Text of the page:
Definition of prelate in English:

prelate

noun

historical, formal
  • A bishop or other high ecclesiastical dignitary.

    • ‘But in the 1893 campaign in Chicago, Moody was the first evangelical preacher that I know of who invited Roman Catholic prelates, priests, and bishops to share his platform.’
    • ‘Only the king could appoint people to it and normally only princes of the blood (the most senior nobles), senior prelates and magnates were allowed to join.’
    • ‘Finally, a Vatican-appointed committee of three U.S. prelates was commissioned to resolve the crisis.’
    • ‘Catholic prelates have also engaged in speculation.’
    • ‘The pictures from Saint Peter's Square on an unusually warm and bright day were sharp and colorful, the rows of scarlet-robed prelates encircling the pope's chair a strong visual sign of Catholic solidarity and order.’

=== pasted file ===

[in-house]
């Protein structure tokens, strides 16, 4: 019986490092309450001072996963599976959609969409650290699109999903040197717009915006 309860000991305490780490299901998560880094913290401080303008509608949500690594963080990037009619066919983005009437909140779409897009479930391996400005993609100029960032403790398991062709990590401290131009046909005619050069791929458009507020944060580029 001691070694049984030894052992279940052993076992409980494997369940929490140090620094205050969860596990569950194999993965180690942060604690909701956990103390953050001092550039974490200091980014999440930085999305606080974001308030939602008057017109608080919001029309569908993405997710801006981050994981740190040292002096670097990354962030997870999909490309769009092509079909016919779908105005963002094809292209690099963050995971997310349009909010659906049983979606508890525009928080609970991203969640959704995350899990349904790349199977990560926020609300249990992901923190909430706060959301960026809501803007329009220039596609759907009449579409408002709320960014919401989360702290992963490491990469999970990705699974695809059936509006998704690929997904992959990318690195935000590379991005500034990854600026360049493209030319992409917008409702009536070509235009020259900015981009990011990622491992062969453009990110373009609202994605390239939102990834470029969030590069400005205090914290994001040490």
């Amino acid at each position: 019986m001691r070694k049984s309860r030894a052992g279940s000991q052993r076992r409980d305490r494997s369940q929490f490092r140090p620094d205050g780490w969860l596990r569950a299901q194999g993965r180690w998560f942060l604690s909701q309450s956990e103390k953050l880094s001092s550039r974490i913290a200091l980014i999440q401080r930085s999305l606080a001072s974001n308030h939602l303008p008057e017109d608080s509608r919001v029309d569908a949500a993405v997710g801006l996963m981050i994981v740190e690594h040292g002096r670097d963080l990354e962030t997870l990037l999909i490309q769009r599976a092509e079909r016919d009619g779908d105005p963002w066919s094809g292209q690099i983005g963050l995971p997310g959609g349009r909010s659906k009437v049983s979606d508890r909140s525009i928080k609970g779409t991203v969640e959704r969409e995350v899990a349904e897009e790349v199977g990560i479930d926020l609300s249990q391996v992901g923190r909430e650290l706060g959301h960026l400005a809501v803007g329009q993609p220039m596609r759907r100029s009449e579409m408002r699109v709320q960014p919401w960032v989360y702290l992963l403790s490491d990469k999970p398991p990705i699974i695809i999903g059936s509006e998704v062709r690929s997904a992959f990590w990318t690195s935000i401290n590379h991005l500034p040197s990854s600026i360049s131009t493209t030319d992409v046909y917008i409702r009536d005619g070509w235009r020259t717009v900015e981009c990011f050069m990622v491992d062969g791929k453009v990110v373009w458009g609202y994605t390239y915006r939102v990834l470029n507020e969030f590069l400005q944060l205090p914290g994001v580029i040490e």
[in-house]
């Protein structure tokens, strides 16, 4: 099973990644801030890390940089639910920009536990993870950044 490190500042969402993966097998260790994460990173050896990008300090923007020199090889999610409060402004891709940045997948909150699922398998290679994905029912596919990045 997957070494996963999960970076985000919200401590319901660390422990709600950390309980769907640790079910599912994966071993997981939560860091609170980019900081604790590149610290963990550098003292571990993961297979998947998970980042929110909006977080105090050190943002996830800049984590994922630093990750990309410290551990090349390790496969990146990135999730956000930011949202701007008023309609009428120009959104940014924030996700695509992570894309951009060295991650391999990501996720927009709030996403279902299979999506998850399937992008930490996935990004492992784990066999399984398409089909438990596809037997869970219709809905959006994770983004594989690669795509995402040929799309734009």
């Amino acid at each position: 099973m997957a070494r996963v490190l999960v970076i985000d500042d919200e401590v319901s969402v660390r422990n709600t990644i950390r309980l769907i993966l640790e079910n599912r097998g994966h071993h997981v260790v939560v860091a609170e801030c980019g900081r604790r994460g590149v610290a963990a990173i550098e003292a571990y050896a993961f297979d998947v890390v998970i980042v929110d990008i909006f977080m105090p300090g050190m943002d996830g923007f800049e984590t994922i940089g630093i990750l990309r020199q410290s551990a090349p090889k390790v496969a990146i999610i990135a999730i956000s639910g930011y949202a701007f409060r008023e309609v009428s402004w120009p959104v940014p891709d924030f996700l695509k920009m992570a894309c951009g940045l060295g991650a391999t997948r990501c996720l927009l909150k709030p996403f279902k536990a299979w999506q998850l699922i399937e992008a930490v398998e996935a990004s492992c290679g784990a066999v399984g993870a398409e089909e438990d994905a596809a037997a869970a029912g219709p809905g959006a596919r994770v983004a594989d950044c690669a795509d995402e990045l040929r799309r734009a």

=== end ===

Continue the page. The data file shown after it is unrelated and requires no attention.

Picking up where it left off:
• ‘These two prelates spoke from opposite poles of the church.’
    • ‘Thus in 1217 Honorius III ordered bishops and prelates to help out the boy-king Henry III.’
    • ‘It is the first such invitation to a Catholic prelate.’
    • ‘The conduct of a prelate should so far surpass the conduct of the people as the life of a pastor sets him apart from the flock.’
    • ‘The Pope has designated other prelates to stand in for him, and the Vatican says his only commitment is his Easter blessing.’
    industrialist, tycoon, mogul, captain of industry, baron, lord, king, proprietor, entrepreneur, merchant prince, financier, top executive
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Origin

Middle English: from Old French prelat, from medieval Latin praelatus ‘civil dignitary’, past participle (used as a noun) of Latin praeferre ‘carry before’, also ‘place before in esteem’.

Pronunciation

prelate

/ˈprɛlət/